But based on how he talks about the book, it’s clear Hoover’s not actually sorry to have been involved. “Did you read the last story?” he asks, referring to “The Whale Sweetheart,” from the village of P’omp’oma?a. “Wow,” he says with a big smile and hands outstretched. “I mean, wow!” 

“The book is important because it brings together a lot of hard-to-find sources—things it would be damn hard to find otherwise,” Hoover explains. Indeed, the book is dense with detail covering centuries of coastal life, drawing on a huge and surprising variety of material and living resources. 

Some sections are plain and informational in style, often incorporating the First Nations words and perspective. For example, “many kinds of shellfish, like the Black Chiton, are at their best just after winter. The Black Turban Shell (t?’achkwin) was eaten raw only in spring, by the Manhousat at least, because of an interesting belief that the creature grew legs each summer.” And discussions of spirit beliefs are also recounted in a style of factual reportage: “Under the sea, not far offshore, was a great house with the Salmon People in one half and the Herring People in the other, representing the major food sources...Also in undersea houses were Whales and Hair Seals. Killer Whales could come out onto the land and become Wolves—both were more likely to be friendly than dangerous.”

This somewhat academic reporting is balanced with engaging and often entertaining First Nations stories as well as sections addressing more emotionally-charged issues, such as wars between nations, colonialism, residential schools and the modern treaty process. Here again, the First Nations’ perspective is privileged through the authors’ use of First Nations sources, such as a Nuu-chah-nulth Tribal Council publication dealing with the sentencing of a dorm supervisor at the Alberni Indian Residential School: “As far as victims of the accused are concerned, the Indian Residential School system was nothing but a form of Institutionalized Pedophilia, and the accused, as far as they are concerned, being children at the time, a sexual terrorist.”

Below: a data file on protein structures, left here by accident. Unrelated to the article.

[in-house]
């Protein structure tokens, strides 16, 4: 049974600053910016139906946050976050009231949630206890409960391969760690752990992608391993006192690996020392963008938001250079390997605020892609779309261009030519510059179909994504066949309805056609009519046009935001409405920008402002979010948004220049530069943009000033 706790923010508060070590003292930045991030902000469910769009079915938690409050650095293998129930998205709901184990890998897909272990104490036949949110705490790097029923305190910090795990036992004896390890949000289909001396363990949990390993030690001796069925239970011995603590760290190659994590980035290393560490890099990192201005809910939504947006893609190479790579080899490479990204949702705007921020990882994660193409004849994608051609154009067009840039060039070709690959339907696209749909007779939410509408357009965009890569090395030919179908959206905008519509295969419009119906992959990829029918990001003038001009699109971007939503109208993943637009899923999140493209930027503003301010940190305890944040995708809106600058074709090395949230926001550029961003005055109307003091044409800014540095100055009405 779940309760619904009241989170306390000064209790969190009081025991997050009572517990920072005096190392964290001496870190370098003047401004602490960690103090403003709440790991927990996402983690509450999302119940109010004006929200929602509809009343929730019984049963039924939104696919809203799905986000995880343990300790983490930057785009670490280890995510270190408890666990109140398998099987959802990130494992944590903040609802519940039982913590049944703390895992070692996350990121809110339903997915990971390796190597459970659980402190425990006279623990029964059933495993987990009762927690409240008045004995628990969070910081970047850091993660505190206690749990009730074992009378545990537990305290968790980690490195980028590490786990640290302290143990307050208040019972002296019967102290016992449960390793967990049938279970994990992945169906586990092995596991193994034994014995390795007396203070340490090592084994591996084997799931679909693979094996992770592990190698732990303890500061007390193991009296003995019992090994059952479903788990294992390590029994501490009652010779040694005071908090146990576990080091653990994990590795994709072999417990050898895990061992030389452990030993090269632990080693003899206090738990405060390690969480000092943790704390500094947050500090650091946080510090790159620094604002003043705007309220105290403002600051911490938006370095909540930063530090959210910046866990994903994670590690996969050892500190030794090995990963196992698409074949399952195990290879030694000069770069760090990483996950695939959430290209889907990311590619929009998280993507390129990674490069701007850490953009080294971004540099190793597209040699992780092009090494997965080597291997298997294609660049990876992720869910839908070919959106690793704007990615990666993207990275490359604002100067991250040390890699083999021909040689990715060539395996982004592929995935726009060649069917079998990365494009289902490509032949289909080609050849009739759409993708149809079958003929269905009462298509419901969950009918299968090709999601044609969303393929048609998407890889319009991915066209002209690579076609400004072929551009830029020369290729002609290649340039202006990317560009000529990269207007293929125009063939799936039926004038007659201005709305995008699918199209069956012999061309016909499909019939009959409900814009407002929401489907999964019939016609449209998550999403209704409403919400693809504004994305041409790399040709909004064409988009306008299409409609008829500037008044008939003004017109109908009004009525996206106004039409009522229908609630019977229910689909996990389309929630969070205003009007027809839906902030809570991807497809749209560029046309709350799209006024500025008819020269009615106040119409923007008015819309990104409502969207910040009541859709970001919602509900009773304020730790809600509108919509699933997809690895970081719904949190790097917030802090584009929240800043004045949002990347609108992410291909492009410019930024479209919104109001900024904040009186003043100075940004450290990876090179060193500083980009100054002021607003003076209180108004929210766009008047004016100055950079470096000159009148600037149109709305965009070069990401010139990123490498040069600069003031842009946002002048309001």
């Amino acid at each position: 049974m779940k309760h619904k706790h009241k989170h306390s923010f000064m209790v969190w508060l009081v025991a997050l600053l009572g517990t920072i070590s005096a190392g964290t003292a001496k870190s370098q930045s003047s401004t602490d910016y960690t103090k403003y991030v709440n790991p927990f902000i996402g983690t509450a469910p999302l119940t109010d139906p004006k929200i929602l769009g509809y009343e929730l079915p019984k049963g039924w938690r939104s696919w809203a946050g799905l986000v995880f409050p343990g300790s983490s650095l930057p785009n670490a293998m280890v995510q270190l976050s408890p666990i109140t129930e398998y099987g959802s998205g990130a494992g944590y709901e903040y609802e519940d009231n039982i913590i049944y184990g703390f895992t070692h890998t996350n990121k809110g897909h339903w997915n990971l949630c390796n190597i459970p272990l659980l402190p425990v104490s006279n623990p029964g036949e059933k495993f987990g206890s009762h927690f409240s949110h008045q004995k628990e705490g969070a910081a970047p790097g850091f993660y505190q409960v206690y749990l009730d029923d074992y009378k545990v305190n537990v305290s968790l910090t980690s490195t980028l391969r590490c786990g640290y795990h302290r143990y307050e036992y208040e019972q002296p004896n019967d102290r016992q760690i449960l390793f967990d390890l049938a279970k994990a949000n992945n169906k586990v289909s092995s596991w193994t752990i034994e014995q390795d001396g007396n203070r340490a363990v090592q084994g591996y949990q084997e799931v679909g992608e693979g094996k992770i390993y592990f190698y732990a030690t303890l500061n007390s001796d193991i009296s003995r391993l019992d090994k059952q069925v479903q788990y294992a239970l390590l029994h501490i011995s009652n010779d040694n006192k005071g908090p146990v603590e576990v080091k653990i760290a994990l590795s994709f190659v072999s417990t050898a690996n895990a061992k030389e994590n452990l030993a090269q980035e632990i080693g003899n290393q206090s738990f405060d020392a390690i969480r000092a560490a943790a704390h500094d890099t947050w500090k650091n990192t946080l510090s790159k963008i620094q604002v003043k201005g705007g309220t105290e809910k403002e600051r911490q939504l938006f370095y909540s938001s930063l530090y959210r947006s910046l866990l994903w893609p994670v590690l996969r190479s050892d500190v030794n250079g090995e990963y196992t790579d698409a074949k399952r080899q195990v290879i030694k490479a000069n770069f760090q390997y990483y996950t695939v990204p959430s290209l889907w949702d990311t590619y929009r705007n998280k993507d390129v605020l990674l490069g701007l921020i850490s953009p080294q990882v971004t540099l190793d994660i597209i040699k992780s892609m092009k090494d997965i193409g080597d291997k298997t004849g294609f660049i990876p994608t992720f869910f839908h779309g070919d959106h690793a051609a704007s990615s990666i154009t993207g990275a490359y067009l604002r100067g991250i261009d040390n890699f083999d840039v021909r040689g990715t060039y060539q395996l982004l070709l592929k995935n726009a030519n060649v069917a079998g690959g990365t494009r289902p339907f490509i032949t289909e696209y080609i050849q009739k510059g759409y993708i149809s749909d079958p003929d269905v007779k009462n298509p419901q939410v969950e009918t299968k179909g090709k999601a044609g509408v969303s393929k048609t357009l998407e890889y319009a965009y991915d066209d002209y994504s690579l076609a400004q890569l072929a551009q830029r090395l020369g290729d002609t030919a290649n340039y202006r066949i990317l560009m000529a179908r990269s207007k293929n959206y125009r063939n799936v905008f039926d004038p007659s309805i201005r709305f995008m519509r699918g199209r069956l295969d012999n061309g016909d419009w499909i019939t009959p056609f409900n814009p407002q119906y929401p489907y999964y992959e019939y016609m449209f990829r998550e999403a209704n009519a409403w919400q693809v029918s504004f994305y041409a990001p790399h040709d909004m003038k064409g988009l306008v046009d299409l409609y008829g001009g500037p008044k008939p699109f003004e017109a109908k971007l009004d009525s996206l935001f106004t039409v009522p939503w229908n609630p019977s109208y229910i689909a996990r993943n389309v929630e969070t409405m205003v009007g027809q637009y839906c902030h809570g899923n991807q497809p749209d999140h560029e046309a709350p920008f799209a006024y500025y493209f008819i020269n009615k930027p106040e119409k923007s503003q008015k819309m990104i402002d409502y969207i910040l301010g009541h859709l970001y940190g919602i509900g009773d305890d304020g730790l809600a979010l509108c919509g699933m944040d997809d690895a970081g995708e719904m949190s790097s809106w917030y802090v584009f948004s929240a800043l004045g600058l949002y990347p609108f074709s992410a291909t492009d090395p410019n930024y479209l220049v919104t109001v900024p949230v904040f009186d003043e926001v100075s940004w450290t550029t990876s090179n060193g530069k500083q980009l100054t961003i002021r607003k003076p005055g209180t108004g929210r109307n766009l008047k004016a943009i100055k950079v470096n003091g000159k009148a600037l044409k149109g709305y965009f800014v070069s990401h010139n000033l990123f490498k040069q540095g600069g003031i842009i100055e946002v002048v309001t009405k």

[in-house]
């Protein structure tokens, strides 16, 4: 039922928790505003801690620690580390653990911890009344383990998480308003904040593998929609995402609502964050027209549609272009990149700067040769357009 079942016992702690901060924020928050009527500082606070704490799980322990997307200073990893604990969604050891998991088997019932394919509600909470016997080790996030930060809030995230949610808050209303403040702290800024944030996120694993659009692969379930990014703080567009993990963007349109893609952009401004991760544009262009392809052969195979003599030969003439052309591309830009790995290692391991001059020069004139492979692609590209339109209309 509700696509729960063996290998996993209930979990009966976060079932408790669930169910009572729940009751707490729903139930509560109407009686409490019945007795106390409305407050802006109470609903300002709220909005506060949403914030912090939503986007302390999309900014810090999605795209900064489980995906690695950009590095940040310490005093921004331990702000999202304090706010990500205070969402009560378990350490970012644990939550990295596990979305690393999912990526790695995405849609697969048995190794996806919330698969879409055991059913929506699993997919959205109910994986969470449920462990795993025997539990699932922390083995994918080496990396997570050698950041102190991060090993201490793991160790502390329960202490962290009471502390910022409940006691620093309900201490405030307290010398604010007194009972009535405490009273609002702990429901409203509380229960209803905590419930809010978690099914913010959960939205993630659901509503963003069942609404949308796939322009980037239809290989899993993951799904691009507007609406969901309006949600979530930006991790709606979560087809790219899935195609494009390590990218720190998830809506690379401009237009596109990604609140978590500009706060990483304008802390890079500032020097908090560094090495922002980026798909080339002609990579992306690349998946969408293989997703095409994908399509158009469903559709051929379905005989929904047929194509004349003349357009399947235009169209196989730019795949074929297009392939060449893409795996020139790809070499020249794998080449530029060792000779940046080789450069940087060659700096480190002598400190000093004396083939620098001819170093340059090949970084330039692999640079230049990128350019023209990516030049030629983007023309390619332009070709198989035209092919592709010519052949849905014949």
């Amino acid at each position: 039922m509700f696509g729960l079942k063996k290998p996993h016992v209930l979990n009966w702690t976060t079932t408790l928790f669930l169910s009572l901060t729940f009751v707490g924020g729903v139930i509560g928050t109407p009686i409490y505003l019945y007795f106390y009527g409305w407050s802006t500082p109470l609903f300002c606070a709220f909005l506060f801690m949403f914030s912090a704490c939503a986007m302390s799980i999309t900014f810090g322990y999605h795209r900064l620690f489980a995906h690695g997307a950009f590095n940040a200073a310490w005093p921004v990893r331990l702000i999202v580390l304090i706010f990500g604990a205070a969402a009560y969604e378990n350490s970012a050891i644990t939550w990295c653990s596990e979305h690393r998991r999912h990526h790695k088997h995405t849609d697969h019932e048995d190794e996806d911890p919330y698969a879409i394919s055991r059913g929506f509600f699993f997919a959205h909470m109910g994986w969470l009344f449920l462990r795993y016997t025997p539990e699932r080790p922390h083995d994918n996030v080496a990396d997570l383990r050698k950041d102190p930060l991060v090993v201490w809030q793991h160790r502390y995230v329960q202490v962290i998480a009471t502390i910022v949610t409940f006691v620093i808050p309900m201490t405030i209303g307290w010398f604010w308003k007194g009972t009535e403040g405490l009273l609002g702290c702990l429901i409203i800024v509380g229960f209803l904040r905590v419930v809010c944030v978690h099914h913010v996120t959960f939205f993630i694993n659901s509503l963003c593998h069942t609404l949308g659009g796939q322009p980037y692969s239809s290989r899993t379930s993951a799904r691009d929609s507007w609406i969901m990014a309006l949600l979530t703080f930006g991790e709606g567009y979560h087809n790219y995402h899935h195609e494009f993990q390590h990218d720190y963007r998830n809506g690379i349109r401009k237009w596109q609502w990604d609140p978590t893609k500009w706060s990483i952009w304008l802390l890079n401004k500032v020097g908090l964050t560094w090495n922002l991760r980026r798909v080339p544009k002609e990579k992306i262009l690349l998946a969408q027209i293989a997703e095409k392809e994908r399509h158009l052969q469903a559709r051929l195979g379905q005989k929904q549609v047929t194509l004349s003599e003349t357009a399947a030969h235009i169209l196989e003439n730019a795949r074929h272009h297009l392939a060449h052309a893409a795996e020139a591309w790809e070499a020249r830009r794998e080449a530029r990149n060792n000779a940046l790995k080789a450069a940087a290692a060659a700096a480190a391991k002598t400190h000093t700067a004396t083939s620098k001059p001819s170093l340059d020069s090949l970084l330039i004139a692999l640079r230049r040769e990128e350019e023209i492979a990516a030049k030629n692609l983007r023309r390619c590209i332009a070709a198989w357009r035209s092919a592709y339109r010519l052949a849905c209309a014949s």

Hoover was specifically tasked with researching and writing/expanding the sections on treaties and residential schools. These sections stand out as having a more narrative and personally-involved tone, though Hoover says, “I tried to disappear in the book.” When I ask whether he’s struggled with “Oh, another white guy telling First Nations history,” he admits with humility: “I’m waiting for the dreaded review which is going to say just that.” In fact, Hoover highlights that while being personally engaged, he and Arima try specifically not to assume any kind of “authority” voice.

To that end, this new edition adds five First Nations narratives (for a total of 20) and more illustrations by Hesquiaht artist Tim Paul. As Hoover says, these elements allow “the First Nations voice—voices—to become much more present,” which he believes is really what the book is all about. 

Claiming that “retirement’s boring,” Hoover remains a research associate at the Museum, writes articles and is working with Arima on another book. He may well have taken to heart Tom Sa·ya·ch’apis’s advice to his grandson in one of the stories quoted in The Whaling People: “Do not lose account of your mind as long as you are a person. Sit against the wall of your house working your mind, handling it in such a way as to not forget even one thing.” It might just help you steer if your canoe starts to drift sideways.

Amy Reiswig, a writer, editor, musician and traveller, once stood on a whaling beach in the Faroe Islands, and with this book was reminded again of the difficulty in making judgements on a controversial practice that pits conservation against culture.